Some of this may sound good, superficially, but, it ignores why a child might run-away; a child escaping intolerable abuse has not proven themselves capable of ‘existing on their own’, they are acting out of desperation, and, in the real world, are most likely to be exposing themselves to more abuse. The scenario Rothbard describes above bears no resemblance to the real world, as if any 12-year-old can simply leave home and move in the same day with a nice new foster family who will definitely want them; or perhaps the 12-year-old can go to a hotel to tide themselves over until they can find a flat to rent? Rothbard, surprise surprise, is in favour of child labour, so presumably our putative 12-year-old can find a well paying job, just like that, and they won’t have to resort to survival prostitution, sorry ~juvenile sex work~ to survive economically (Rothbard is also against compulsory education, so this 12-year-old could have ‘chosen’ to be illiterate).
Rothbard’s ideas ignore that there is only a demand (in the west) for healthy white babies, very few potential adoptive parents actively want an older child, especially not one with psychological problems caused by abuse or neglect (presumably, under Rothbard’s system, all disabled babies will be left to die after birth, so how to place disabled children with a new family won’t be a problem). It also ignores that abusive parents may not actually want to give up their children, they may want to keep them to carry on abusing them. A father who is raping his 12-year-old girl or boy, isn’t going to let her/him run away to a nice new foster family – and this assumes that these potential foster parents are all benign themselves, and not just looking for a child to abuse. Rothbard does say that forcing a child to stay is a crime against that child, but he also reinforces the privacy of the family against state interference, and says nothing practical about how such abuse might be detected.
Rothbard also ignores cases of neglect that are not due to the sadism of the parent, but due to poverty or the ill health of the parent. Rothbard’s system would not remove the child from a parent who couldn’t afford to feed them, but it would leave a loving parent with only the options of watching their child starve, or selling them to better-off adults (there is, obviously, no social safety net in this system to help keep poor families together).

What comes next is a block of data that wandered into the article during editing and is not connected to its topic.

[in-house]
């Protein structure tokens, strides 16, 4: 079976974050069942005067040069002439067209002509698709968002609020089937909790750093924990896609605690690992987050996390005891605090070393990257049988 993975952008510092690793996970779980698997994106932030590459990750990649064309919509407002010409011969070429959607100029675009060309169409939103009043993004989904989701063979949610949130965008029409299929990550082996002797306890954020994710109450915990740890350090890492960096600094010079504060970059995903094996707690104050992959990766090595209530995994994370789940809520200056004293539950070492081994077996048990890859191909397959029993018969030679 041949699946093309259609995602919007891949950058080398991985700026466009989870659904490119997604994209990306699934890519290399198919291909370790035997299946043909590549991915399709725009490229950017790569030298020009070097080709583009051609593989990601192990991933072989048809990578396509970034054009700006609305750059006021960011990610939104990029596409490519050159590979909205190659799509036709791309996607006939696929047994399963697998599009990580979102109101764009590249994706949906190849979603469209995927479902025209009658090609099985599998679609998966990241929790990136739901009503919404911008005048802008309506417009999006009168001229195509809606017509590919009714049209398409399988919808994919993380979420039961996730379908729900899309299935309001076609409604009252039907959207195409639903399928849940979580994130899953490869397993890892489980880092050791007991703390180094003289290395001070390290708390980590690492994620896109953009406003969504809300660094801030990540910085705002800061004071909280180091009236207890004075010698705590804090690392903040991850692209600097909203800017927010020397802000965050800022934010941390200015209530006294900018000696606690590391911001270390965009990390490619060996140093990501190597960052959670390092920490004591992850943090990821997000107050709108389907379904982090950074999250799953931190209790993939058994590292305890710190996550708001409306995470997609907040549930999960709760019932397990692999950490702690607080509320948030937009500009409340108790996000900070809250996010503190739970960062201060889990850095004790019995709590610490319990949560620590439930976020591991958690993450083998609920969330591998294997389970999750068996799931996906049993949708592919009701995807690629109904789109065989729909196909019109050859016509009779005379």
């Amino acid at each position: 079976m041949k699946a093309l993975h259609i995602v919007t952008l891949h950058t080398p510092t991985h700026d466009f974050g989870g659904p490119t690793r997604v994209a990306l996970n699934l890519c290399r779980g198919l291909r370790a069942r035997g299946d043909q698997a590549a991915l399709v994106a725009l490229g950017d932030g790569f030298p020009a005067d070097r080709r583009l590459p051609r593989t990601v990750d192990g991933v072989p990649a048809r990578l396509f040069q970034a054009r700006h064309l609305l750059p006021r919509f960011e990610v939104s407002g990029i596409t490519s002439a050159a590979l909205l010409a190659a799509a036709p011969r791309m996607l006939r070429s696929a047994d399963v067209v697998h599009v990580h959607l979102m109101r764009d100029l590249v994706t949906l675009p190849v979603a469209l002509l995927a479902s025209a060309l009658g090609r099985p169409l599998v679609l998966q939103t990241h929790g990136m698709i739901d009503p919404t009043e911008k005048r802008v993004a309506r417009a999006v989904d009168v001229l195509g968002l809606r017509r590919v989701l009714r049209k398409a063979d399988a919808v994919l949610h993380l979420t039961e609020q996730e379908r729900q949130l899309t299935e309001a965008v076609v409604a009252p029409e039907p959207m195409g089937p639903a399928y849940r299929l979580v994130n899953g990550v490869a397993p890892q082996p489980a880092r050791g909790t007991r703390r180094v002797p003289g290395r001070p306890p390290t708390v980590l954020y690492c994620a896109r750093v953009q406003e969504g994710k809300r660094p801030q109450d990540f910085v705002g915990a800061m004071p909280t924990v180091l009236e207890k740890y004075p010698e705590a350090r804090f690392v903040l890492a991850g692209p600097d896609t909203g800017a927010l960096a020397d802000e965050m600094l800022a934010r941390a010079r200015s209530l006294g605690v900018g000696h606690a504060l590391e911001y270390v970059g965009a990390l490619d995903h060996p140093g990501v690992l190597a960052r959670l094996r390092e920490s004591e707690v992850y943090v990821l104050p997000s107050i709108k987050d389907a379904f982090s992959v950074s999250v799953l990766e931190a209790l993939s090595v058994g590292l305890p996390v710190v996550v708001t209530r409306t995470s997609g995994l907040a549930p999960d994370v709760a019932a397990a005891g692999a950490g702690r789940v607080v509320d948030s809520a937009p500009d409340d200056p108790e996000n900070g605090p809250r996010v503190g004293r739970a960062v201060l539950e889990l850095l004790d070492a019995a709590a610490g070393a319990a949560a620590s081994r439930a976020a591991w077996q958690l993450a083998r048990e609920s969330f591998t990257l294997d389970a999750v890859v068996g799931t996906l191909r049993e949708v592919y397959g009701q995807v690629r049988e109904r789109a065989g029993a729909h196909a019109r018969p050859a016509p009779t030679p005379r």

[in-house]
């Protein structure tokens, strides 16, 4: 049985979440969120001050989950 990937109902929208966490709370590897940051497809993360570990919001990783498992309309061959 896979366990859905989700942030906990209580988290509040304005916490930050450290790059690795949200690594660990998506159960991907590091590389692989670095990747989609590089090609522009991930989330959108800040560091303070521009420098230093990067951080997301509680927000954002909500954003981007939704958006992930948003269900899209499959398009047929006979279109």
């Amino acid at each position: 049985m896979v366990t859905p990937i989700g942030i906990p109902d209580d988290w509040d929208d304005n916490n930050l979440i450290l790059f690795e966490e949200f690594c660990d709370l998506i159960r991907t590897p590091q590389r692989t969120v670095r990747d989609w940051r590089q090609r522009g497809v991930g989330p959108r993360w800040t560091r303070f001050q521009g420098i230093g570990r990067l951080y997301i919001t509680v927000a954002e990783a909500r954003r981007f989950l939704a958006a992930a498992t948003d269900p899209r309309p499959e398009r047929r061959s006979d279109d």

Rothbard states that the parental ownership of the child does not extend to the right to torture or mutilate that child, but we know, out here in the real world, that such abuse is carried out in secret, in the privacy and isolation of the family, privacy and isolation that Rothbard reinforces with his libertarian emphasis on property.
He does criticise the fact that children were not (at the time of his writing) fully protected from adult violence:
until recent years, the parents were rendered immune by court decisions from ordinary tort liability in physically aggressing against their children—fortunately, this is now being remedied
But with no acknowledgement of the real-world difficulties small children have in standing up to their parents in any way; cases occurring this year in the UK demonstrate the powerlessness and helplessness of children in the face of adult aggression, and Rothbard also ignores the fact that when children do speak out, they are often disbelieved.
Rothbard then goes on to say:
On the other hand, the two other grounds for seizing children from their parents, both coming under the broad rubric of “child neglect,” clearly violate parental rights. These are: failure to provide children with the “proper” food, shelter, medical care, or education; and failure to provide children with a “fit environment.” It should be clear that both categories, and especially the latter, are vague enough to provide an excuse for the State to seize almost any children, since it is up to the State to define what is “proper” and “fit.” Equally vague are other, corollary, standards allowing the State to seize children whose “optimal development” is not being promoted by the parents, or where the “best interests” of the child (again, all defined by the State) are promoted thereby.